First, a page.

Nominations from MPs, party members and affiliates have now closed, and up next the ballot opens for wider party members – some 485,000 – to cast their vote. Voting will close on April 2, and the new Labour Party leader will be announced on Saturday, April 4.
Just three candidates remain in the running – shadow business secretary Rebecca Long-Bailey, Wigan MP Lisa Nandy and shadow Brexit secretary Sir Keir Starmer.
Whoever wins faces a major challenge ahead, with the party holding its lowest number of seats in the House of Commons since 1935.
Labour’s own internal review, leaked to the Financial Times, points the finger of blame at divisions over the party’s Brexit policy – and dismisses criticism of its “radical” manifesto and leader Jeremy Corbyn.
The three contenders to replace Mr Corbyn as leader have each given their own version of what went wrong and how they’d fix it – below is a look at each candidate and their odds, courtesy of The Pools.
1. Sir Kier Starmer
Odds: Polling as most likely to take the job, with 1/8 odds (88.5 percent)
Who is he?
Sir Keir was born in 1962 in Southwark, London, to his parents Rod – a toolmaker, and Josephine – a nurse.
Named after Labour’s first MP, Keir Hardie, he was one of four children and the first to pass the 11-plus, getting him a place at Reigate Grammar School.
From there, he went on to study law at the University of Leeds, graduating with a first in 1985, before moving onto post-graduate qualifications at St Edmund Hall, Oxford.
He married solicitor Victoria Alexander in 2007 and the couple have two children.
The 57-year-old shadow Brexit secretary was the first to make it on to the final ballot.
Sir Kier won the backing of Unison, the shopworkers’ union Usdaw, and the Socialist Environment and Resources Association (Sera), an affiliate group, and workers’ union Community.
A supporter of remaining in the EU, Sir Keir was director of public prosecutions before becoming MP for Holborn and St Pancras in 2015.
But critics have accused him of pushing Labour into its “renegotiate then referendum” Brexit position ahead of the 2019 election, which produced the worst electoral defeat since 1935.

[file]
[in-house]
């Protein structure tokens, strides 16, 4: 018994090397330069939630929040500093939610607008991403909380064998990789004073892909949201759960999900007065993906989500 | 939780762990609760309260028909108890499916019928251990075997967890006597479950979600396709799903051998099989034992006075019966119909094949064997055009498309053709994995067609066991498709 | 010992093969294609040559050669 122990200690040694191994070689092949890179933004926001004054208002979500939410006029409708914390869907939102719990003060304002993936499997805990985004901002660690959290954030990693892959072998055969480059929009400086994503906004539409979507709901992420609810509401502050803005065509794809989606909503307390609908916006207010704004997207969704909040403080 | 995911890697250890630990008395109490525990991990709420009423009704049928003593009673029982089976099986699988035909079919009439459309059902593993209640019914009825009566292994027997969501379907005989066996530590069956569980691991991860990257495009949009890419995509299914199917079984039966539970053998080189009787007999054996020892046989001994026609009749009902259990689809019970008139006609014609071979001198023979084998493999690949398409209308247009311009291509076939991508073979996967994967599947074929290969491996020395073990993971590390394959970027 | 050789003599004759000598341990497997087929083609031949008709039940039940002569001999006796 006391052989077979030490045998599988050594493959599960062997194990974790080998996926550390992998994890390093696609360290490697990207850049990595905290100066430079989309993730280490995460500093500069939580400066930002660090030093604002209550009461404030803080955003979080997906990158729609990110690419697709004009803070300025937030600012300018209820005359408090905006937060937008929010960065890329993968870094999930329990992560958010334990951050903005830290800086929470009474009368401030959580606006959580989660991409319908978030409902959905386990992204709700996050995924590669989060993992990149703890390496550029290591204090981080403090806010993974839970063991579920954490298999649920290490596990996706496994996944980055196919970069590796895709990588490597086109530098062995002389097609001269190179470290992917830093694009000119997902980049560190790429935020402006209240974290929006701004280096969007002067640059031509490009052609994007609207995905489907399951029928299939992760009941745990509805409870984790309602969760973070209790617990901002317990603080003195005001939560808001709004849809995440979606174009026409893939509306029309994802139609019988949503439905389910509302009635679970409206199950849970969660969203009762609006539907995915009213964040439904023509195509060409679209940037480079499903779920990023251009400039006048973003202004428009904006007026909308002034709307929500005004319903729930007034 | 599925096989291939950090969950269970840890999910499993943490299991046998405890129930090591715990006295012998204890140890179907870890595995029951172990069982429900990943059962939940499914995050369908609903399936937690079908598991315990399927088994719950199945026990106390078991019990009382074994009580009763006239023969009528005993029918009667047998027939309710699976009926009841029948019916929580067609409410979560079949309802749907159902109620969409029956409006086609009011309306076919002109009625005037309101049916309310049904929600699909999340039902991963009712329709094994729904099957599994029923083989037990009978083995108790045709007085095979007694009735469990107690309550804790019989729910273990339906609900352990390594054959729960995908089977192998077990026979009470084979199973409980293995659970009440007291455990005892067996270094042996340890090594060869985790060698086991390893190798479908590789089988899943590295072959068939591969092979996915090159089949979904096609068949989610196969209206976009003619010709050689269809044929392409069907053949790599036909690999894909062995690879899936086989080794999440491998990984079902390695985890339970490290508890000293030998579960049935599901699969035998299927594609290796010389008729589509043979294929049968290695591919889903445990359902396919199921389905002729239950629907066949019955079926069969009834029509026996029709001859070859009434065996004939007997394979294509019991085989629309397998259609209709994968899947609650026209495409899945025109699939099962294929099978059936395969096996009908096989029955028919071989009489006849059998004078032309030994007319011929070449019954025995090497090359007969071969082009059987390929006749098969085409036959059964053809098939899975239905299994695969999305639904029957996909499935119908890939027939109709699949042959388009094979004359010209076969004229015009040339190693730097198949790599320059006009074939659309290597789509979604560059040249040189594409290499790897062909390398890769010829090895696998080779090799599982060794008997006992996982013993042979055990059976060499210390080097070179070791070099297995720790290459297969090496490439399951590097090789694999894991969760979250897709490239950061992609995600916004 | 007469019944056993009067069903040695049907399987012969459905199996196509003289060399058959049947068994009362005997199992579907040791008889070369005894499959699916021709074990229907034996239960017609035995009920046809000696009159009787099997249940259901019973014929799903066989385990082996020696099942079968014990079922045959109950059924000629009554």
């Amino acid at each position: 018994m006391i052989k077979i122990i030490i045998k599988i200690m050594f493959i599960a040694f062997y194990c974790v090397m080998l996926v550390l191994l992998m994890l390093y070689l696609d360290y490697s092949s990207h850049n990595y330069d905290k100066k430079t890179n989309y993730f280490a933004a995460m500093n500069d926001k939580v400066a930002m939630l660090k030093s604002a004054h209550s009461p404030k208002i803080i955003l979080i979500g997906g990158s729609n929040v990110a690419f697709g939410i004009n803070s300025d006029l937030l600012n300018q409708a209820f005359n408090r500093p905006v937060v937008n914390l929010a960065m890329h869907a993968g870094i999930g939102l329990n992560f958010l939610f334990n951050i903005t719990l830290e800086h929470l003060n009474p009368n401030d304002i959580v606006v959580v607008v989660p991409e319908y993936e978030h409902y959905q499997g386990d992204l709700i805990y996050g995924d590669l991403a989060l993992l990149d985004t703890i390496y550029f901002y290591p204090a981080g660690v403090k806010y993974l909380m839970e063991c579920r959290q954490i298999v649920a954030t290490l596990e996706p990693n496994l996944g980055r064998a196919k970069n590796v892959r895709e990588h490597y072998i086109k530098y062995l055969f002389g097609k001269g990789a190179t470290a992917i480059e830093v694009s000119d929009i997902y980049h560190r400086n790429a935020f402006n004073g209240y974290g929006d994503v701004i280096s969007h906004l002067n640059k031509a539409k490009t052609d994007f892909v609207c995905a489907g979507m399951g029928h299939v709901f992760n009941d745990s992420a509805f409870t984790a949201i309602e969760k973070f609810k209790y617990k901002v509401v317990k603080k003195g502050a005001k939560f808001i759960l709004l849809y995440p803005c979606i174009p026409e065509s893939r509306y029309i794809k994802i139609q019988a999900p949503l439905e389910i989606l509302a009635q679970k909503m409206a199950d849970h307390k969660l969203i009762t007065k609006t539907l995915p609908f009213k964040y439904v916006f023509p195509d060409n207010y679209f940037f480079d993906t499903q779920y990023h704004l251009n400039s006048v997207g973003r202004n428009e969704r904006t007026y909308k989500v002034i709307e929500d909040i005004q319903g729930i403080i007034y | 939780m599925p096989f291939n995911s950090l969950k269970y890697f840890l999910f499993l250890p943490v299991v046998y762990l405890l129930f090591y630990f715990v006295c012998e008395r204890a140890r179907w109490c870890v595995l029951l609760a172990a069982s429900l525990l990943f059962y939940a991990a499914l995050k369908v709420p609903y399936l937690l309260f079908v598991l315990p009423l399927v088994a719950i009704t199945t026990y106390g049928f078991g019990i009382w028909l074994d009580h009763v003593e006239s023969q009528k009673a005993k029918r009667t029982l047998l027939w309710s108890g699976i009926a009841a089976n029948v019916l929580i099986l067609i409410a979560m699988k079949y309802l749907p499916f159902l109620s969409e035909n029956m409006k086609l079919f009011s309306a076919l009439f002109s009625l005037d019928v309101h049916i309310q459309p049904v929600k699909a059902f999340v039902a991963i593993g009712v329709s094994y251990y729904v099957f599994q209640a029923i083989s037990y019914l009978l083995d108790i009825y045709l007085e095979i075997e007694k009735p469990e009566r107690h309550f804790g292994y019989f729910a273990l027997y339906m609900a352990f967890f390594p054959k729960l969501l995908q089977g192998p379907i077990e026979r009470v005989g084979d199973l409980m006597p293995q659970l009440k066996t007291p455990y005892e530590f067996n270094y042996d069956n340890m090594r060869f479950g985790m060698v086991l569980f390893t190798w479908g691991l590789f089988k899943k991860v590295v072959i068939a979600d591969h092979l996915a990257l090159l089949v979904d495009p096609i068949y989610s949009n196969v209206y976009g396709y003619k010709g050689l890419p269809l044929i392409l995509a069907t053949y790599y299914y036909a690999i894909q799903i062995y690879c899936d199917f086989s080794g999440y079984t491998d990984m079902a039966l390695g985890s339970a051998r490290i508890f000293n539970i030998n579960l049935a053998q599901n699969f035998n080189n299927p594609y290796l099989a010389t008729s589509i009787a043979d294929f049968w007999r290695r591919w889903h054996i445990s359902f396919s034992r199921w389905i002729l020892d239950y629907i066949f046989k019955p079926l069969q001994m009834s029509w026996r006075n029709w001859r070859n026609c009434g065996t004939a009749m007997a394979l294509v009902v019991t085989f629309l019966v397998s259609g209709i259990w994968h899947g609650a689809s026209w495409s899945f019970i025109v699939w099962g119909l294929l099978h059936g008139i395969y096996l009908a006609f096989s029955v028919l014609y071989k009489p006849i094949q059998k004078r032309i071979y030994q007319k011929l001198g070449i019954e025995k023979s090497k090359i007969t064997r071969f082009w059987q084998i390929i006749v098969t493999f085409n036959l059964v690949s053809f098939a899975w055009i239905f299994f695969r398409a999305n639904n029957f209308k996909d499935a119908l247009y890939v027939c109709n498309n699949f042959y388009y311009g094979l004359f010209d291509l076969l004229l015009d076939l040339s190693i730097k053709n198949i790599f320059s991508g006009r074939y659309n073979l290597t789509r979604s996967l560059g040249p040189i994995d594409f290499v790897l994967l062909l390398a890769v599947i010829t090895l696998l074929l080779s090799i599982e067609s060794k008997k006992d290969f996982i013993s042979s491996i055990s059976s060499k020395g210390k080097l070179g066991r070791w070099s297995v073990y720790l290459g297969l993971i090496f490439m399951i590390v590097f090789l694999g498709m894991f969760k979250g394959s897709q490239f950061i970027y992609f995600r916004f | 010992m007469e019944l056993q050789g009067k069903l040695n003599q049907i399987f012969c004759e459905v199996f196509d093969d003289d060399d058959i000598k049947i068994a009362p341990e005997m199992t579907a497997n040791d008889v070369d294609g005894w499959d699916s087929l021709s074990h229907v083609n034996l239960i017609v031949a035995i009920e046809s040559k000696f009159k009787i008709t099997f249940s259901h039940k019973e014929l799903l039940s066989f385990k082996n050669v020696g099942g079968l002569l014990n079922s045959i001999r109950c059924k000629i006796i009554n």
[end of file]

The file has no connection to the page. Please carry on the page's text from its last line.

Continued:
In his candidate statement, Sir Kier said: “I’m now standing to be leader of our Labour Party because I’m determined to unite our movement, take on the Tories and build a better future.
“Labour only wins when we’re united and when we have a radical vision of the future that people can trust.”
2. Rebecca Long-Bailey
Odds: Polling as second most likely to take the job, with 7/1 odds (12.5 percent)
Who is she?
Mrs Long-Bailey was born in Old Trafford, Greater Manchester, in 1979.
Her father was a former docker and she has often spoken about how his experiences influenced her politics.
She started work in a pawn shop and also worked in call centres, a furniture factory and the post service.
Mrs Long-Bailey studied politics and sociology at Manchester Metropolitan University, and later studied law via part-time courses.
Her husband Stephen works for a chemicals company and they have a six-year-old son.
The 40-year-old shadow business secretary was the third candidate to make it on to the members’ ballot after securing backing from Unite, the Bakers, Food and Allied Workers Union, the Communication Workers Union and the Fire Brigades Union.
Seen as a Corbyn loyalist, she was one of a new generation of MPs on the left of the party.
She formed part of Mr Corbyn’s inner circle and represented Labour in an election TV debate last year.
She is widely regarded as the preferred candidate of Mr Corbyn and his shadow chancellor, John McDonnell.
But critics of the current leadership have accused her of representing “continuity Corbyn”.
In her candidate statement, Mrs Long-Bailey said: “To realise collective aspiration, Labour must take on vested interests, not accommodate them.
“Whether we live Blyth or Brixton, my vision of aspirational socialism and a democratic revolution will excite a movement for renewal.”
3. Lisa Nandy
Odds: Polling as least likely to take the job, with 12/1 odds (7.69 percent)
Who is she?
Ms Nandy was born in 1979 in Manchester to Louise and Dipak Nandy.
Her grandfather was the Liberal MP for North Dorset in the 1940s, and she has described her father as “one of the few remaining” Marxists in the country.
She attended the mixed comprehensive Parrs Wood High School before moving to Holy Cross College in Bury.
From there, she went on to study politics at Newcastle University, followed by a master’s degree in public policy from Birkbeck, University of London.
Her partner is public relations consultant Andy Collis and in April 2015 they had a son.
The 40-year-old MP for Wigan became the second candidate to secure her place on the members’ ballot when she won the backing of affiliate group Chinese for Labour, on top of being backed by the GMB union and the National Union of Mineworkers.
On Friday, she also won the backing of the Jewish Labour Movement.
Ms Nandy worked in the charitable sector before entering politics in 2010, and became one of a group of shadow ministers who resigned from Jeremy Corbyn’s frontbench after the Brexit referendum.
She has become known for her support of smaller towns, saying the party needs to appeal to voters outside big cities if it is to win at the next election.
In her candidate statement, Ms Nandy said: “In December, voters sent us a clear message – change, or die.
“There are no more second chances for Labour.”
Source: Read Full Article